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Persephone

— Megan Denton Ray

Dear goldenrod stow-away, dear rise
          and shine: this morning my skylights pulse
                    with summer. I have thought of you splashing back

                              into the shut-slow April—you digging up
          a square foot of soil for six pomegranates
and a maidenhair fern. How in a dream

                              I carried you milk in a glass. How when we knelt
                    to prune the roses we giggled at the prospect
of playing God. How you looked like a burnt stone

                              shifting in the night. How—not wanting to hurry
the feast—I rolled raspberry seeds between my tongue
          and teeth. Dear psychomotor, blazing star, astilbe queen: See,

          I dreamed I was your wild gasoline skipper,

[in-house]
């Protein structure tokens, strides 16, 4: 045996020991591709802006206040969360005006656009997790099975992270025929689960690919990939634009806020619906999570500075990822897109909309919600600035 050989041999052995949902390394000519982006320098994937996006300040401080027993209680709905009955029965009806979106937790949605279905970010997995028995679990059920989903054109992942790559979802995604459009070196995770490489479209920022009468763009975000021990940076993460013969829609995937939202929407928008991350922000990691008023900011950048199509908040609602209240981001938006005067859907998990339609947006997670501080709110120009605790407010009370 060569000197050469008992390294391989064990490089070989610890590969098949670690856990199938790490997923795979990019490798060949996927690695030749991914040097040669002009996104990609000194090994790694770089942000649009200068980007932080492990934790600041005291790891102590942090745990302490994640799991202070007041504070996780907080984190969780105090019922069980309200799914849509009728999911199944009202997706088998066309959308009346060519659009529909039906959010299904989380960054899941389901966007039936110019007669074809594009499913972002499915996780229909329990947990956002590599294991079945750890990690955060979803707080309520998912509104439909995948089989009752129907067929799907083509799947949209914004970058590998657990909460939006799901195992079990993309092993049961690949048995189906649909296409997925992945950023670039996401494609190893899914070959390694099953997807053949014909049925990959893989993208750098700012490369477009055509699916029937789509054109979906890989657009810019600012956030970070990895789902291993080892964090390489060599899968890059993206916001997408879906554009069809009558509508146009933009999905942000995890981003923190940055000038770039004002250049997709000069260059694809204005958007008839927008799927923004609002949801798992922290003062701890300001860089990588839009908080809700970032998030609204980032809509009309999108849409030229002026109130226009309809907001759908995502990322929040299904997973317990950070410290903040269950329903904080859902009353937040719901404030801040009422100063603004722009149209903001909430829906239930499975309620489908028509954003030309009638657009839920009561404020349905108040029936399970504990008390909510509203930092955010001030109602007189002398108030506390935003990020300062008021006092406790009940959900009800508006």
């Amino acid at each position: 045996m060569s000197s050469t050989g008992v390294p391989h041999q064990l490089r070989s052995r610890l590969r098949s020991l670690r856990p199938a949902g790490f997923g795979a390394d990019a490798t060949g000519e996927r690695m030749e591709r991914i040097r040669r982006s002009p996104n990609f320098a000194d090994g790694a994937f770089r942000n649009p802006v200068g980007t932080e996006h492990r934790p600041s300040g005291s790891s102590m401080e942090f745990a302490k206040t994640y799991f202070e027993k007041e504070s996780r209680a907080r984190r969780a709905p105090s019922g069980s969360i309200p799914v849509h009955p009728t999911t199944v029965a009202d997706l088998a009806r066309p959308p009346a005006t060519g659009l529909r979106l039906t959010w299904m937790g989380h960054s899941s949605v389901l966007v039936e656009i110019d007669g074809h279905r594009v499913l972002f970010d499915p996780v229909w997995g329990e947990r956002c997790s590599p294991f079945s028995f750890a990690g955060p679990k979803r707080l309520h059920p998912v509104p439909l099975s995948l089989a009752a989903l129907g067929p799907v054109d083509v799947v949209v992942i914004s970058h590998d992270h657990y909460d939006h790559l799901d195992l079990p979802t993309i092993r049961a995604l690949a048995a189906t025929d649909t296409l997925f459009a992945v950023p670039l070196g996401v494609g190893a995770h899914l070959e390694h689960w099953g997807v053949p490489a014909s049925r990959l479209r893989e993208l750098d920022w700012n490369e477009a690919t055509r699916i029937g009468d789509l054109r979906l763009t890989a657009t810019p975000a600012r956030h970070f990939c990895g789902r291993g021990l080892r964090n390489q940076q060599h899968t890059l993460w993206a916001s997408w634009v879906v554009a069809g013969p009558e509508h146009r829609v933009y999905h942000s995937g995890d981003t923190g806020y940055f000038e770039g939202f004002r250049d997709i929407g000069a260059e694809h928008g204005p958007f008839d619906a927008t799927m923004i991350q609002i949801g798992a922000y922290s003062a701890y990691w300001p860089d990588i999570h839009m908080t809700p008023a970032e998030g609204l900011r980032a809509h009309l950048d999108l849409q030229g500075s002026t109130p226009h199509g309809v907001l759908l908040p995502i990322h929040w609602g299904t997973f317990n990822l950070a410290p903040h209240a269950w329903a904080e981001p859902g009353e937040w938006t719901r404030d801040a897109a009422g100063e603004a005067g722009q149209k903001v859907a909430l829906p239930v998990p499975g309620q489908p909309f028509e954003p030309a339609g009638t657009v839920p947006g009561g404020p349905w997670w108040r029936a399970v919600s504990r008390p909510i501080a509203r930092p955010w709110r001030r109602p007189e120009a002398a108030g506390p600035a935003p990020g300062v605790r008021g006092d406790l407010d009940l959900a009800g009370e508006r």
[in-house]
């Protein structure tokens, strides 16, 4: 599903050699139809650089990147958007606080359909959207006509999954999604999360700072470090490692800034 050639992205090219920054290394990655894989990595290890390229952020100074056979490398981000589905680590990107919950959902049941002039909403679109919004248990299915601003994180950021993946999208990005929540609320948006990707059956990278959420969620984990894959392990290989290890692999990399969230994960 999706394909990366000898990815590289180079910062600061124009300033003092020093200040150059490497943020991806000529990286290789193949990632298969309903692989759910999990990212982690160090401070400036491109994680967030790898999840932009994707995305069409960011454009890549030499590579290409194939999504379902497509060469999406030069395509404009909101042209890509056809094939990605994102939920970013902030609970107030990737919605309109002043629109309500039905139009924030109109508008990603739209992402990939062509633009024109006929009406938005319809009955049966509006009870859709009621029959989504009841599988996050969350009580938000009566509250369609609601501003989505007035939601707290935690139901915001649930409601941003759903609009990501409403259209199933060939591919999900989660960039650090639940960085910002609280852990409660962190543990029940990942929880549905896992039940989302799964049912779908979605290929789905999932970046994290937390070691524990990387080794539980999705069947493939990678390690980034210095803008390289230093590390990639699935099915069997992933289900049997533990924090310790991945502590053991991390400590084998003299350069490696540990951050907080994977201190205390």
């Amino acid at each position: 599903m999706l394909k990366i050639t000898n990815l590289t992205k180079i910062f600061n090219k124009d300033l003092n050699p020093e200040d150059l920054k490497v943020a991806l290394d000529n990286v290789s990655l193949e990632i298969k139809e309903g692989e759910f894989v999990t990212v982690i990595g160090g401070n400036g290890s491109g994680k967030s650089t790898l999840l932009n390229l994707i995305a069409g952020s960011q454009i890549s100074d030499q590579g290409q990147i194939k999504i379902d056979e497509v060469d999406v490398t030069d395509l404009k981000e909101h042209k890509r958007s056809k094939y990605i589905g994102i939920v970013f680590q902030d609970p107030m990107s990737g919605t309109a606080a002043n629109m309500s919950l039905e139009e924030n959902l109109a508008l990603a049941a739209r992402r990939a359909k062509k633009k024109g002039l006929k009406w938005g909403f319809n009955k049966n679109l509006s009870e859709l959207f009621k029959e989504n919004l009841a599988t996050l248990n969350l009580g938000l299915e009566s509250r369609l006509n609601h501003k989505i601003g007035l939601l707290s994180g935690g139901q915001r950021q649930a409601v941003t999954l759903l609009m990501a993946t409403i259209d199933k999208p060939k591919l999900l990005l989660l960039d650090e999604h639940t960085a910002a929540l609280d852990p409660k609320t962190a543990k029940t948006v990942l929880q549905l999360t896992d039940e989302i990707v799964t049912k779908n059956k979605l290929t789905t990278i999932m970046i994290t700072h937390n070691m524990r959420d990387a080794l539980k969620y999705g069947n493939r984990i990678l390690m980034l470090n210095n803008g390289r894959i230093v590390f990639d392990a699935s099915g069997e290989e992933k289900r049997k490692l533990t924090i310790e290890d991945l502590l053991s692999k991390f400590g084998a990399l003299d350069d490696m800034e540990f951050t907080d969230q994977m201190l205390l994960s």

gumshoe Christ. The sour cherry wept in its bud, held its breath,
                    sat tight—you know, the way a sour cherry

can only pollinate another sour cherry
                    and so on. The way wild things stay wild. Of course
          you filled my mouth with spice cake, then the smallest

          Bartlett pear. A bee with pollen on its pants. A root: birth-blue.
                    There’s a story to be told about us—how I held up the quilt
and you slid under. How we found the lantern-lit forest, speckled

                    with begonias and cedar chests. How we made a home
          full of flowers and named it Prosperina. How when I left you,
                    I hid seeds in your hair so you wouldn’t forget: plant the barley.


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